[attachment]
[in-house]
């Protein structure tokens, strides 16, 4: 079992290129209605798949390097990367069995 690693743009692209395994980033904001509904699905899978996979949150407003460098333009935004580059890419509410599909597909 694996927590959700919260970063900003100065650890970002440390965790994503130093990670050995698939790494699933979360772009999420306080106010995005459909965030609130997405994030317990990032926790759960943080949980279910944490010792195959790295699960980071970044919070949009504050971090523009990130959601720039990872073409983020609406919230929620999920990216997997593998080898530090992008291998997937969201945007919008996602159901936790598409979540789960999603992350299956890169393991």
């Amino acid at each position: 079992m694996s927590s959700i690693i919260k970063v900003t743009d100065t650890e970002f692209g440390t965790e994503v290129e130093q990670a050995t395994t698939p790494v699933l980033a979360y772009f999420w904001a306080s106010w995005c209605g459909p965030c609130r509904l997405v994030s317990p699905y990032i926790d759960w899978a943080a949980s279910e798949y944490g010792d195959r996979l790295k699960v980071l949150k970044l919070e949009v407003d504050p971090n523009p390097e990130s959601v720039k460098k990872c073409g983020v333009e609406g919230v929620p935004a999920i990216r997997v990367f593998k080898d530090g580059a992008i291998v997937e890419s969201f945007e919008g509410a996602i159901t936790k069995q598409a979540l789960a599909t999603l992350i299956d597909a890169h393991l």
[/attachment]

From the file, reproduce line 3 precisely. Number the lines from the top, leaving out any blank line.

């Amino acid at each position: 079992m694996s927590s959700i690693i919260k970063v900003t743009d100065t650890e970002f692209g440390t965790e994503v290129e130093q990670a050995t395994t698939p790494v699933l980033a979360y772009f999420w904001a306080s106010w995005c209605g459909p965030c609130r509904l997405v994030s317990p699905y990032i926790d759960w899978a943080a949980s279910e798949y944490g010792d195959r996979l790295k699960v980071l949150k970044l919070e949009v407003d504050p971090n523009p390097e990130s959601v720039k460098k990872c073409g983020v333009e609406g919230v929620p935004a999920i990216r997997v990367f593998k080898d530090g580059a992008i291998v997937e890419s969201f945007e919008g509410a996602i159901t936790k069995q598409a979540l789960a599909t999603l992350i299956d597909a890169h393991l």